Kevin Cheveldayoff made a player for player trade today. He traded Eric Tangradi to the Montreal Canadiens in exchange for Peter Budaj and Patrick Holland.
Peter Budaj is a loveable character. He also is not a very good goalie. He does well when asked to play under 20 games in a season, but struggles beyond when stretched beyond that minimal workload. So why did Kevin Cheveldayoff trade for him and what does it say about Michael Hutchinson?
First off, everyone knew the Montreal Canadiens were going to try to trade a goaltender this summer. The problem was, the goalie they probably wanted to keep was also the one with the higher trade value (Dustin Tokarski). Marc Bergevin was comfortable in waiting it out. He waited through the summer. He waited through camp. Even when Budaj had an uneven training camp, he waited. And he got rewarded for his patience. The move is slightly more confusing from the Winnipeg Jets Perspective.
Michael Hutchinson had a really bad preseason. He was brutal. The problem with judging players based on preseason is the sample size is really small. Hutchinson could just be having a bad stretch, but because the number of games played by him, no one knows if his level of play is temporary. I am assuming his level of play is higher based on his past few seasons of work.
The cap implications (and salary implications) of this deal do not give any clarity to the trade either. Budaj makes $1.4 million for one more year. Michael Hutchinson has a two-way deal for this season, paying him $600 000 in the NHL and $150 000 in the AHL. Patrick Holland (the other player the Jets acquired for Tangradi) is in the last year of his entry level contract and will make $67 500 in the AHL. The Jets traded away Tangradi who has a one year, $700 000 contract. Assuming Budaj is kept on as the back-up, the Jets will be spending $1 617 500 on the three players. This amount goes up to $2 067 500 if they elect to send Budaj down to the AHL and keep Hutchinson as the back-up. In English, this trade offered the Jets no relief in either cap hits (it would have been $600 000 with Hutchinson) or dollars spent. So why make the trade?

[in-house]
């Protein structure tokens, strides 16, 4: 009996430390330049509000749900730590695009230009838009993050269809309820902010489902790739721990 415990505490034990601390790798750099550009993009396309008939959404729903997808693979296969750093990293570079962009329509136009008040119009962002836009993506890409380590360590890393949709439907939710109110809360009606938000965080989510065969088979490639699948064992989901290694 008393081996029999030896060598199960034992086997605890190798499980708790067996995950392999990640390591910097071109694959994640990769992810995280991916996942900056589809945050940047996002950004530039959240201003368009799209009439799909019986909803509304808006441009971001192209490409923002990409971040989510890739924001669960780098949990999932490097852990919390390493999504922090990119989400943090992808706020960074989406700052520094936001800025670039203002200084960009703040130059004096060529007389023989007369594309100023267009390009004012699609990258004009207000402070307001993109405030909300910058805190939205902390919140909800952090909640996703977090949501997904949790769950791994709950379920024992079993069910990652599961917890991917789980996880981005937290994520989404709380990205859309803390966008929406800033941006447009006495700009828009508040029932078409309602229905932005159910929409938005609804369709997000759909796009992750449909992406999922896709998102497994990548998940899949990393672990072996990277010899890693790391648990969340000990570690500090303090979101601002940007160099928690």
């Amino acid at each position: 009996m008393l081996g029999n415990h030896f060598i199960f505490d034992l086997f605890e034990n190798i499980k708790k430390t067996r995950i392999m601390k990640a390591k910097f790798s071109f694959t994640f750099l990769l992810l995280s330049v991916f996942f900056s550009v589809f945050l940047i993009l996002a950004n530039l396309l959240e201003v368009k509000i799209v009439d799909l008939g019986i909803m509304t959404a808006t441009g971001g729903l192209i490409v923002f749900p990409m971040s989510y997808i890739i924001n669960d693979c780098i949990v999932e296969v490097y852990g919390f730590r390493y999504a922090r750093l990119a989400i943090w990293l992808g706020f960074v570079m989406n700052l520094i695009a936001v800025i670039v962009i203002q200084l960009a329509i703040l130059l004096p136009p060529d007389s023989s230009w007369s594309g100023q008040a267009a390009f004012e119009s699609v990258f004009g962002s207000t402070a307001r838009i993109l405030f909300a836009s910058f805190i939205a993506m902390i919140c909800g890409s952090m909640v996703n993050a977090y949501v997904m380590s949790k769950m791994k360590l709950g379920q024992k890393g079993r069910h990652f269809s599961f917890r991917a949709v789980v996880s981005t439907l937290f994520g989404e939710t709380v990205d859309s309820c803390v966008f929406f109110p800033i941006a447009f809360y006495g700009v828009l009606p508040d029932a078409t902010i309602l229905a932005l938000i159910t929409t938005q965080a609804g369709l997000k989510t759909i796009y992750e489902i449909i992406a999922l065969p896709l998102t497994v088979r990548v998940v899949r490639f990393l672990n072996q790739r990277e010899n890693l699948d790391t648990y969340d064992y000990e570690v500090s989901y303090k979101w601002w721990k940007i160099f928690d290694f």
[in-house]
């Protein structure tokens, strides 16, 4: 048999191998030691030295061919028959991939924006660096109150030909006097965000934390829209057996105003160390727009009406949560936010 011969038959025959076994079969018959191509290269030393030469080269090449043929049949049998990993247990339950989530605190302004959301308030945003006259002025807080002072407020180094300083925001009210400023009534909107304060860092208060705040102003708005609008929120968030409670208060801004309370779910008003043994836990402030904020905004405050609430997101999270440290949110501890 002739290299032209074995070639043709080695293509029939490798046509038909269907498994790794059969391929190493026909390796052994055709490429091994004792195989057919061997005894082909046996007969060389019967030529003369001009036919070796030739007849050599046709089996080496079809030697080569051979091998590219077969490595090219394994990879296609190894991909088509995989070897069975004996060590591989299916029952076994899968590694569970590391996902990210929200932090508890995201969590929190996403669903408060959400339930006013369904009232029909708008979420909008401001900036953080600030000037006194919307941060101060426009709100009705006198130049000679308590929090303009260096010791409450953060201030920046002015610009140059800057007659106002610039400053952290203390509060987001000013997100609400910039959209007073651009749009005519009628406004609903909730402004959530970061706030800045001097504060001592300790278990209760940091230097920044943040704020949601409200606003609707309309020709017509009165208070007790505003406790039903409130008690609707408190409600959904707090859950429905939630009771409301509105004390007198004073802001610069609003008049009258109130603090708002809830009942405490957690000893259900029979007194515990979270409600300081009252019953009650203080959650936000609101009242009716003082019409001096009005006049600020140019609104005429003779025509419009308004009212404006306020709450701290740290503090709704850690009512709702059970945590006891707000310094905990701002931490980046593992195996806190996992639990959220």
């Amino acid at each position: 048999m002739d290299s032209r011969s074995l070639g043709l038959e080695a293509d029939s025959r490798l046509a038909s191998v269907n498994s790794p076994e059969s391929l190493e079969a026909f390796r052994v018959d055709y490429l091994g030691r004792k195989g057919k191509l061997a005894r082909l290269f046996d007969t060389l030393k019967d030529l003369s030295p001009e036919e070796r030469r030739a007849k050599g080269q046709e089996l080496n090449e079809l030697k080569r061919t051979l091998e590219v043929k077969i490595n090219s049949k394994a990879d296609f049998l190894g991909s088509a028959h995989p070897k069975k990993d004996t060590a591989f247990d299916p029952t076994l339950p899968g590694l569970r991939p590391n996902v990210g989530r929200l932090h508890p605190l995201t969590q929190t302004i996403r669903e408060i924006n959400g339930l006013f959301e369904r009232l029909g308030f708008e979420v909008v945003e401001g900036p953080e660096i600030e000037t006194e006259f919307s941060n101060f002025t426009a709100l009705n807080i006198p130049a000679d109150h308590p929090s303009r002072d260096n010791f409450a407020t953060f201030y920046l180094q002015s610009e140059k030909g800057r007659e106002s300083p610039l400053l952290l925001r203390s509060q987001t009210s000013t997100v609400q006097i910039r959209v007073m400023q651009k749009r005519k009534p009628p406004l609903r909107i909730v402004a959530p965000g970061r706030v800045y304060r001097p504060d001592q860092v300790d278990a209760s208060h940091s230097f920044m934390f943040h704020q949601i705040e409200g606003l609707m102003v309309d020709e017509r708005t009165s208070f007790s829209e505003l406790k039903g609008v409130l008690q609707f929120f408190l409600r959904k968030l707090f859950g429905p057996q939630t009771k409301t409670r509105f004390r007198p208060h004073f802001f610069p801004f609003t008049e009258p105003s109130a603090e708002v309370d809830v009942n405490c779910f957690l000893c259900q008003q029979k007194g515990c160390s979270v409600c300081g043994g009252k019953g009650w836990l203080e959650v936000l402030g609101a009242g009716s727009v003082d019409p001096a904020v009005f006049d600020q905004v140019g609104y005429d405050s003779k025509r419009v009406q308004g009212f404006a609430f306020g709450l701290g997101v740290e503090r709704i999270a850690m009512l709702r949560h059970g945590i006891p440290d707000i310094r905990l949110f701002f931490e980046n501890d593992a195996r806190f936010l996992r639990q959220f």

The only answer I can think of is a panic reaction to a small-sample size. Michael Hutchinson has had a strong career outside of the NHL. It is not beyond reason to assume that he would bounce back to be a cheaper version of Ondrej Pavelec at the very least. Instead of giving him more of a chance to prove himself, the Jets panicked and traded for Peter Budaj. They did not have too. They are now spending $5.3 million this season on not great goaltending. Panicking almost never leads to good decisions. It seems as though the Jets have made a questionable one at best.
TL;DR: I can't really make sense of this trade, but the only way it (potentially) damages the Jets future is if Hutchinson gets lost on waivers.
**There has been some debate over if this trade counts as a NHL player for NHL player trade. After some discussion, it has been decided by 5 (five) people that it is in fact, a NHL player for NHL player trade. Glad it is not one that will greatly affect the future of the Jets (pending waiver moves/claims).**
CapGeek explains the AHL cap hit thing. The Jets would have $475 000 of Budaj on the cap if they waive him.They would have $0 of Hutchinson.
I’ve been noting the cap implications of players going to the minors. Here is the explanation from @capgeek pic.twitter.com/jcuMSkPb4K— Cara (@HappyCaraT) October 5, 2014